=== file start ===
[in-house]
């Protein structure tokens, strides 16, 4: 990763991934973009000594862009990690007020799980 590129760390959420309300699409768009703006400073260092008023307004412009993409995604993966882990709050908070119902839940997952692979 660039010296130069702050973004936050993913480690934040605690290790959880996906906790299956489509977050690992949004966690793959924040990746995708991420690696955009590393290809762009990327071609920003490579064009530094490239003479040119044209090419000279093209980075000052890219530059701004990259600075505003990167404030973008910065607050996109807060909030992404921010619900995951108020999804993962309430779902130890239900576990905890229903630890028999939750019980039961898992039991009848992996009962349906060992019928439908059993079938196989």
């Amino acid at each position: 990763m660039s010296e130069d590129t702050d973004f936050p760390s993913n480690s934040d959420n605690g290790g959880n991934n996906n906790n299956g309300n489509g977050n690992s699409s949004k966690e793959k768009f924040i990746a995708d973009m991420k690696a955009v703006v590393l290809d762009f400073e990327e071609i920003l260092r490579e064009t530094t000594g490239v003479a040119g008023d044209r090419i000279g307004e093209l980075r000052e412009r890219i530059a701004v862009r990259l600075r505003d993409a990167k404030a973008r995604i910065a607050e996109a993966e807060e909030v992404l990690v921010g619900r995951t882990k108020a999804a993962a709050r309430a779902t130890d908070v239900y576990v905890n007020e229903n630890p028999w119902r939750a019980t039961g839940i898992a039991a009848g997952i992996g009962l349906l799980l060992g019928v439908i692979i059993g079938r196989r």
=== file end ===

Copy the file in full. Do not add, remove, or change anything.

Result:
[in-house]
């Protein structure tokens, strides 16, 4: 990763991934973009000594862009990690007020799980 590129760390959420309300699409768009703006400073260092008023307004412009993409995604993966882990709050908070119902839940997952692979 660039010296130069702050973004936050993913480690934040605690290790959880996906906790299956489509977050690992949004966690793959924040990746995708991420690696955009590393290809762009990327071609920003490579064009530094490239003479040119044209090419000279093209980075000052890219530059701004990259600075505003990167404030973008910065607050996109807060909030992404921010619900995951108020999804993962309430779902130890239900576990905890229903630890028999939750019980039961898992039991009848992996009962349906060992019928439908059993079938196989």
């Amino acid at each position: 990763m660039s010296e130069d590129t702050d973004f936050p760390s993913n480690s934040d959420n605690g290790g959880n991934n996906n906790n299956g309300n489509g977050n690992s699409s949004k966690e793959k768009f924040i990746a995708d973009m991420k690696a955009v703006v590393l290809d762009f400073e990327e071609i920003l260092r490579e064009t530094t000594g490239v003479a040119g008023d044209r090419i000279g307004e093209l980075r000052e412009r890219i530059a701004v862009r990259l600075r505003d993409a990167k404030a973008r995604i910065a607050e996109a993966e807060e909030v992404l990690v921010g619900r995951t882990k108020a999804a993962a709050r309430a779902t130890d908070v239900y576990v905890n007020e229903n630890p028999w119902r939750a019980t039961g839940i898992a039991a009848g997952i992996g009962l349906l799980l060992g019928v439908i692979i059993g079938r196989r």